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An anchor is a very important part of any fall protection system. The anchor is usually a device that has been purposefully manufactured and installed, and is used to connect to and fully support a fall protection system. When a worker is using a fall protection system, they will connect their lanyard or lifeline to an anchor. Anchorage means a secure connection point for a fall protection system.
Anchors must be of the right type for the work and must be installed correctly. They are part of a fall protection system designed to stop a person from hitting the ground if there is a fall from a height.
In all cases, check the legislation in your jurisdiction for specific requirements.
More information about fall protection is available in the following OSH Answers documents:
There are different anchors available and they can vary by industry, job, building type, type of installation, and structure. Basic types of anchor systems for fall protection include:
In some cases, improvised anchors may be considered. These anchors are not manufactured to any specific standard, but rather may include using a beam or other structures. Preferably, a professional engineer or competent person should verify these anchors as having adequate capacity to serve as anchor points. When evaluating an improvised anchor, do not rely on tugging or pulling on the anchor as a test to see if it will hold. When a person falls, they exert a much larger force. Generally, choose an anchor capable of supporting the weight of a mid-sized car (about 16 kN or 3600 lbs or more).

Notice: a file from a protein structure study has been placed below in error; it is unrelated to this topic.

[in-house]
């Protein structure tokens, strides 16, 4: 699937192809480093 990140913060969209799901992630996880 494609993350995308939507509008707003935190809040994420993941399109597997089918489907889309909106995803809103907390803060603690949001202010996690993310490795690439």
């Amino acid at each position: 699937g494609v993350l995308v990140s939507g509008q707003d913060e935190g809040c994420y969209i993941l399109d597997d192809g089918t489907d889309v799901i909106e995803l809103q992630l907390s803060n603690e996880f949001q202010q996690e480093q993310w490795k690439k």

The actual strength of an anchor is dependent on the anchor’s:
The load applied to the anchor depends on the fall protection system used, such as fall restraint versus fall arrest systems. For example, in British Columbia a temporary fall restraint system’s anchor must be designed to hold a load in every direction of at least 3.5 kN (800 lbs) or four times the weight of the worker to be connected to the system. For a temporary fall arrest system, the anchor must be designed to hold a load in every direction of at least 22 kN (5 000 lbs) or two times the maximum arrest force. A permanent anchor for a personal fall protection system must have a load capacity in any direction of at least 22 kN (5 000 lbs). (From BC OHS Regulation Part 11: Fall Protection, Section 11.6)
The strength required may also depend on whether an energy absorbing device is used.
For details that apply to your jurisdiction, please see Fall Protection – Legislation for Anchor Strength.
Visually inspect anchors for damage, corrosion, and suitability before connecting the fall protection equipment.
Permanent anchors should be inspected by a competent person at least once a year or according to the manufacturer's instructions. Keep records of the inspections, including the date of inspection, name, and signature of the person who did the inspection and any modifications or repairs made to the anchor point.
Always have anchors tested after a fall for its stability and strength by a professional engineer competent in fall protection systems or the manufacturer.